EDUCATION Schools of “Distinction”
Across the state, schools have their achievements recognized
ver 100 schools statewide were recognized by the Connecticut State Department of Education (CSDE) as ‘Schools of Distinction’ for the 2016-2017 school year when the state released its Next Generation Accountability System results on Feb. 28. The state recognized 116 schools for high academic achievement and high growth, including 15 schools within the state’s Alliance District program. To qualify for the distinction, schools cannot have high achievement or high graduation rate gaps, and must also meet participation rate requirements.
Nancy Wyman said in a statement. ‘Schools of Distinction’ are schools that meet the following criteria, according to the CSDE: 1. The top ten percent of schools using the Accountability Index score; 2. The top ten percent of schools with the highest growth for all students or for the high-needs group (free or reduced price lunch, English language learners, and students in special education); or
The state’s Alliance District program is a targeted investment in Connecticut’s 30 lowest-performing.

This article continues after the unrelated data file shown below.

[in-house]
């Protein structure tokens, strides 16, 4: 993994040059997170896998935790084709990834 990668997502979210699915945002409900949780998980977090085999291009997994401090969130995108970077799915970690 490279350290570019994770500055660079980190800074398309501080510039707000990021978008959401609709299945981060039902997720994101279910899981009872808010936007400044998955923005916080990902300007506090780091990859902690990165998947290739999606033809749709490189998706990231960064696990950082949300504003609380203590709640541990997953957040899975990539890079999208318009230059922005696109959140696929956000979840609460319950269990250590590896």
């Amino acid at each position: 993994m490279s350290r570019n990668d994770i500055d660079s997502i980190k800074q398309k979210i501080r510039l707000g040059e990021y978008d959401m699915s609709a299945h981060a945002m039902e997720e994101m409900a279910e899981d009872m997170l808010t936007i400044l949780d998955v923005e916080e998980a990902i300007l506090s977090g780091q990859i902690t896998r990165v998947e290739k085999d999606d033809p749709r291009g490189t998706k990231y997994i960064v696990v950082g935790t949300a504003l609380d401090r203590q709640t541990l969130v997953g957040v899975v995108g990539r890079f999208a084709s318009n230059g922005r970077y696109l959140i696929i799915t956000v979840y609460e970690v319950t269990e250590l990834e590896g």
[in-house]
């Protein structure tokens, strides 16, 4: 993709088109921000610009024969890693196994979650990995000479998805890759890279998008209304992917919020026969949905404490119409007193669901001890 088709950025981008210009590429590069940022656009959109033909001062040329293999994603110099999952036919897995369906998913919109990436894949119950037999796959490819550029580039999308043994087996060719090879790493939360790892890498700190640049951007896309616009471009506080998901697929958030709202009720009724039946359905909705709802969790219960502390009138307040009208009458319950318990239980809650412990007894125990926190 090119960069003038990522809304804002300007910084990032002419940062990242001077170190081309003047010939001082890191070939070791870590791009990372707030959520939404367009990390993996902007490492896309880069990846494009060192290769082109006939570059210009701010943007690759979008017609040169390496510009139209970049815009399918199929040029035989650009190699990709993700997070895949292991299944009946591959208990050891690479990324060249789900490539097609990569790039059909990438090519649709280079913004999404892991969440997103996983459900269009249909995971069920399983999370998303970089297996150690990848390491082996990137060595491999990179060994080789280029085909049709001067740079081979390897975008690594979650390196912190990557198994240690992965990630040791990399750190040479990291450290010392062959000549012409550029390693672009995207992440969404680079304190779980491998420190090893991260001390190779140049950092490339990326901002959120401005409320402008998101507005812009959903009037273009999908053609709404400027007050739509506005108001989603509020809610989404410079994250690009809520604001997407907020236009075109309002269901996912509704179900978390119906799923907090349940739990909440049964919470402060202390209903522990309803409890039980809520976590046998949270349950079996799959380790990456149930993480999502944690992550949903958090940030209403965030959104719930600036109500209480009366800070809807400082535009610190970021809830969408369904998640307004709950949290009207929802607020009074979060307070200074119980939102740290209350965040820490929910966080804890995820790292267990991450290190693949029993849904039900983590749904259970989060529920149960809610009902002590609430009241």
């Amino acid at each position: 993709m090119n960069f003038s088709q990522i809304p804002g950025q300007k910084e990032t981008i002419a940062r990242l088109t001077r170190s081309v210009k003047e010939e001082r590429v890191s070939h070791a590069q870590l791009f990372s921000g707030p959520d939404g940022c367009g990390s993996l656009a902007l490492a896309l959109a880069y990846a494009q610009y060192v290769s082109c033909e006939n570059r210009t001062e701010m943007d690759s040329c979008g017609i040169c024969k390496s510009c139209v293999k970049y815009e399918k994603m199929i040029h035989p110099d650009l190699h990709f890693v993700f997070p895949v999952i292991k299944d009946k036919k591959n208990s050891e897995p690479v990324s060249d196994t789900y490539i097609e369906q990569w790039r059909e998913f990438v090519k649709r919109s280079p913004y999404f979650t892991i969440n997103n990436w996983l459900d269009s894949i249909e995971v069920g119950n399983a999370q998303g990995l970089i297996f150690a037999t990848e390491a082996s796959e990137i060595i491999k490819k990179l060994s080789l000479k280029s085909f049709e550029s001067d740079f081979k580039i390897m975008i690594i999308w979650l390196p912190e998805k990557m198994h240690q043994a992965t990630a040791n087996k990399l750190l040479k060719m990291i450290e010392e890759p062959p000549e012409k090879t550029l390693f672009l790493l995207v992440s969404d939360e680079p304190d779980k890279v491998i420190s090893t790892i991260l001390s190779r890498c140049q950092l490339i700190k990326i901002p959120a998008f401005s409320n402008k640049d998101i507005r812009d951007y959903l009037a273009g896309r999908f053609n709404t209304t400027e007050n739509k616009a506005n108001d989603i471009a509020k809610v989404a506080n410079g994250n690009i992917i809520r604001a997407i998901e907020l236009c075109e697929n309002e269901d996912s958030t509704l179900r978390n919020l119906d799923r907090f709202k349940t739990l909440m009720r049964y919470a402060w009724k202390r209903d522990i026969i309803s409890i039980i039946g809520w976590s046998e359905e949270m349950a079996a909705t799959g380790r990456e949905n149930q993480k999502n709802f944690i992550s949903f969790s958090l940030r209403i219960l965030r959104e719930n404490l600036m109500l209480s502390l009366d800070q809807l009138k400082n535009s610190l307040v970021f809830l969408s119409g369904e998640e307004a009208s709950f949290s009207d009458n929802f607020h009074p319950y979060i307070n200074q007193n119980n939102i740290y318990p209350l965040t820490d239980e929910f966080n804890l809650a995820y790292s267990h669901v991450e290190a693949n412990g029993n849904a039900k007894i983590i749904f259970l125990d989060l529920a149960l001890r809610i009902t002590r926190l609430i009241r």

3. The top ten percent of schools (among those without growth) with improvement in Accountability Index.
“Connecticut students are making good progress. I applaud their work, and our teachers and educators for their commitment to our young people,” Lt. Governor
Danbury, Greenwich, and Ridgefield have six schools each on the list, the most of any district in the state. Listed below are schools recognized for 2016-2017.
Schools of Distinction • Anna H. Rockwell School, Bethel
• Burr Elementary School, Fairfield
• Frank A. Berry School, Bethel
• Timothy Dwight Elementary School, Fairfield
• Bolton High School, Bolton
• Jennings School, Fairfield
• Mary R. Tisko School, Branford
• Riverfield School, Fairfield
• Brass City Charter School, Waterbury
• East Farms School, Farmington
• Ana Grace Academy of the Arts Elementary School,
• Noah Wallace School, Farmington
• Union School, Farmington
• University of Hartford Magnet School, West Hartford
• West District School, Farmington
• Chapman School, Cheshire
• Eastbury School, Glastonbury
• Norton School, Cheshire
• Hopewell School, Glastonbury
• Lewin G. Joel Jr. School, Clinton
• Nayaug Elementary School, Glastonbury
• J. M. Wright Technical High School, Stamford
• Wells Road Intermediate School, Granby
• Ellsworth Avenue School, Danbury
• International School at Dundee, Greenwich
• Hayestown Avenue School, Danbury
• North Mianus School, Greenwich
• Mill Ridge Primary School, Danbury
• North Street School, Greenwich
• Morris Street School, Danbury
• Old Greenwich School, Greenwich
• Park Avenue School, Danbury
• Parkway School, Greenwich
• South Street School, Danbury
• Riverside School, Greenwich
• Ox Ridge Elementary School, Darien
• Northeast Academy Elementary School, Groton
• Royle Elementary School, Darien
• S. B. Butler School, Groton